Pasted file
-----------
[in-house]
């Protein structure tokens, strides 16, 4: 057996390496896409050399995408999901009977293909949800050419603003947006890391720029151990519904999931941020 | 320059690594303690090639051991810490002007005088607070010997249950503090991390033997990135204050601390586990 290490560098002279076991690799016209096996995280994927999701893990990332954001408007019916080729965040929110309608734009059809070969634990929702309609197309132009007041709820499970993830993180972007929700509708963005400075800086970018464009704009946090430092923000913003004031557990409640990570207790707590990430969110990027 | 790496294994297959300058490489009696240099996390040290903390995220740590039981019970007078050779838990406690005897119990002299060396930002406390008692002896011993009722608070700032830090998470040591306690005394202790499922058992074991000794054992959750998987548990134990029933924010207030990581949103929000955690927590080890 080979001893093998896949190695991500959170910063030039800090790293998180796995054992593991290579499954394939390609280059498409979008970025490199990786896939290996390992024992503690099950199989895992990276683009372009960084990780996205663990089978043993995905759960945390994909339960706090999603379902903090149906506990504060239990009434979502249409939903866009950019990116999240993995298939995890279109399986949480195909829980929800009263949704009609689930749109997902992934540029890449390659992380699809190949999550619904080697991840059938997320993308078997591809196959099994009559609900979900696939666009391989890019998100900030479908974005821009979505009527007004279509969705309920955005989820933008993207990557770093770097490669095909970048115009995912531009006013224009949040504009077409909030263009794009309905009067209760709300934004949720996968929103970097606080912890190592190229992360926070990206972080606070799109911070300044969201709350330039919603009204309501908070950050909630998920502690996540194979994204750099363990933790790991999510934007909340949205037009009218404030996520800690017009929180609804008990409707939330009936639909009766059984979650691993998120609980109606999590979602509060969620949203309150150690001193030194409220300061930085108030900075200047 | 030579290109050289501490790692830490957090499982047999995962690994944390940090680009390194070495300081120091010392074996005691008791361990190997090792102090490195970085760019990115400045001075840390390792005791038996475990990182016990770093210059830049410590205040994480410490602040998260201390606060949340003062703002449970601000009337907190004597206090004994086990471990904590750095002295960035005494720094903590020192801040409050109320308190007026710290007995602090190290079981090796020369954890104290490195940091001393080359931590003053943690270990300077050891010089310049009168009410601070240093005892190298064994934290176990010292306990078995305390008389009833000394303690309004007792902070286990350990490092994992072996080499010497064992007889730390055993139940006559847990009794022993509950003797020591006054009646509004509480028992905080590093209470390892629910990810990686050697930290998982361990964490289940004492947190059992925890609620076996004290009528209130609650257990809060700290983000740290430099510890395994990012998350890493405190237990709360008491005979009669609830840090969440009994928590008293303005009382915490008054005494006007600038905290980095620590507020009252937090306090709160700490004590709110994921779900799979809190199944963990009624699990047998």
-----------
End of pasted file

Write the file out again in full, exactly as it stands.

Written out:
[in-house]
């Protein structure tokens, strides 16, 4: 057996390496896409050399995408999901009977293909949800050419603003947006890391720029151990519904999931941020 | 320059690594303690090639051991810490002007005088607070010997249950503090991390033997990135204050601390586990 290490560098002279076991690799016209096996995280994927999701893990990332954001408007019916080729965040929110309608734009059809070969634990929702309609197309132009007041709820499970993830993180972007929700509708963005400075800086970018464009704009946090430092923000913003004031557990409640990570207790707590990430969110990027 | 790496294994297959300058490489009696240099996390040290903390995220740590039981019970007078050779838990406690005897119990002299060396930002406390008692002896011993009722608070700032830090998470040591306690005394202790499922058992074991000794054992959750998987548990134990029933924010207030990581949103929000955690927590080890 080979001893093998896949190695991500959170910063030039800090790293998180796995054992593991290579499954394939390609280059498409979008970025490199990786896939290996390992024992503690099950199989895992990276683009372009960084990780996205663990089978043993995905759960945390994909339960706090999603379902903090149906506990504060239990009434979502249409939903866009950019990116999240993995298939995890279109399986949480195909829980929800009263949704009609689930749109997902992934540029890449390659992380699809190949999550619904080697991840059938997320993308078997591809196959099994009559609900979900696939666009391989890019998100900030479908974005821009979505009527007004279509969705309920955005989820933008993207990557770093770097490669095909970048115009995912531009006013224009949040504009077409909030263009794009309905009067209760709300934004949720996968929103970097606080912890190592190229992360926070990206972080606070799109911070300044969201709350330039919603009204309501908070950050909630998920502690996540194979994204750099363990933790790991999510934007909340949205037009009218404030996520800690017009929180609804008990409707939330009936639909009766059984979650691993998120609980109606999590979602509060969620949203309150150690001193030194409220300061930085108030900075200047 | 030579290109050289501490790692830490957090499982047999995962690994944390940090680009390194070495300081120091010392074996005691008791361990190997090792102090490195970085760019990115400045001075840390390792005791038996475990990182016990770093210059830049410590205040994480410490602040998260201390606060949340003062703002449970601000009337907190004597206090004994086990471990904590750095002295960035005494720094903590020192801040409050109320308190007026710290007995602090190290079981090796020369954890104290490195940091001393080359931590003053943690270990300077050891010089310049009168009410601070240093005892190298064994934290176990010292306990078995305390008389009833000394303690309004007792902070286990350990490092994992072996080499010497064992007889730390055993139940006559847990009794022993509950003797020591006054009646509004509480028992905080590093209470390892629910990810990686050697930290998982361990964490289940004492947190059992925890609620076996004290009528209130609650257990809060700290983000740290430099510890395994990012998350890493405190237990709360008491005979009669609830840090969440009994928590008293303005009382915490008054005494006007600038905290980095620590507020009252937090306090709160700490004590709110994921779900799979809190199944963990009624699990047998």